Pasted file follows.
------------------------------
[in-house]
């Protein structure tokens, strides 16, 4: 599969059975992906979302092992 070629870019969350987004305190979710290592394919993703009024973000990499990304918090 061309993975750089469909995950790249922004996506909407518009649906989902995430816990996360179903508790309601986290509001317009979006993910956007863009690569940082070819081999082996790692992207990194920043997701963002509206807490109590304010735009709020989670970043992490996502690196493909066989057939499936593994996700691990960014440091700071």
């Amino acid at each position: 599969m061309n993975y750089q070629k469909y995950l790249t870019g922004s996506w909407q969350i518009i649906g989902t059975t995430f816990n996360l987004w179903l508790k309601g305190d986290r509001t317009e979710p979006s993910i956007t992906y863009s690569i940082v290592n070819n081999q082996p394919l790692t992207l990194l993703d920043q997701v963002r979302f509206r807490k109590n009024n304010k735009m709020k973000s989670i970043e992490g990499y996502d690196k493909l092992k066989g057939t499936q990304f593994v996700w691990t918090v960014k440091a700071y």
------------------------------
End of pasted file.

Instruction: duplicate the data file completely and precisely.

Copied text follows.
[in-house]
């Protein structure tokens, strides 16, 4: 599969059975992906979302092992 070629870019969350987004305190979710290592394919993703009024973000990499990304918090 061309993975750089469909995950790249922004996506909407518009649906989902995430816990996360179903508790309601986290509001317009979006993910956007863009690569940082070819081999082996790692992207990194920043997701963002509206807490109590304010735009709020989670970043992490996502690196493909066989057939499936593994996700691990960014440091700071």
């Amino acid at each position: 599969m061309n993975y750089q070629k469909y995950l790249t870019g922004s996506w909407q969350i518009i649906g989902t059975t995430f816990n996360l987004w179903l508790k309601g305190d986290r509001t317009e979710p979006s993910i956007t992906y863009s690569i940082v290592n070819n081999q082996p394919l790692t992207l990194l993703d920043q997701v963002r979302f509206r807490k109590n009024n304010k735009m709020k973000s989670i970043e992490g990499y996502d690196k493909l092992k066989g057939t499936q990304f593994v996700w691990t918090v960014k440091a700071y």